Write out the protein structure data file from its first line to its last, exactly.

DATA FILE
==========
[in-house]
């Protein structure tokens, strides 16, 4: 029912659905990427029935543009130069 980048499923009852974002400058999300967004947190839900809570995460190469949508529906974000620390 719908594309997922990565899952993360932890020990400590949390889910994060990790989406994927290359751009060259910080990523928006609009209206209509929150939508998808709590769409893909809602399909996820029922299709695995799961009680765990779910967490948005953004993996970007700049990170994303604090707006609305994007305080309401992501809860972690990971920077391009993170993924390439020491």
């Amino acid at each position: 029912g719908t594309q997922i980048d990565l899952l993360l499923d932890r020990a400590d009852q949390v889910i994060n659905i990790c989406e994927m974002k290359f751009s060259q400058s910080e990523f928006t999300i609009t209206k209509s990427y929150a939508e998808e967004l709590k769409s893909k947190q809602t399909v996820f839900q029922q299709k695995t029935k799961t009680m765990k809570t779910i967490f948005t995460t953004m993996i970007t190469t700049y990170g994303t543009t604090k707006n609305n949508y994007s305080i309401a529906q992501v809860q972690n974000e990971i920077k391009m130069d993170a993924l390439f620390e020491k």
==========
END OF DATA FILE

[in-house]
């Protein structure tokens, strides 16, 4: 029912659905990427029935543009130069 980048499923009852974002400058999300967004947190839900809570995460190469949508529906974000620390 719908594309997922990565899952993360932890020990400590949390889910994060990790989406994927290359751009060259910080990523928006609009209206209509929150939508998808709590769409893909809602399909996820029922299709695995799961009680765990779910967490948005953004993996970007700049990170994303604090707006609305994007305080309401992501809860972690990971920077391009993170993924390439020491």
């Amino acid at each position: 029912g719908t594309q997922i980048d990565l899952l993360l499923d932890r020990a400590d009852q949390v889910i994060n659905i990790c989406e994927m974002k290359f751009s060259q400058s910080e990523f928006t999300i609009t209206k209509s990427y929150a939508e998808e967004l709590k769409s893909k947190q809602t399909v996820f839900q029922q299709k695995t029935k799961t009680m765990k809570t779910i967490f948005t995460t953004m993996i970007t190469t700049y990170g994303t543009t604090k707006n609305n949508y994007s305080i309401a529906q992501v809860q972690n974000e990971i920077k391009m130069d993170a993924l390439f620390e020491k």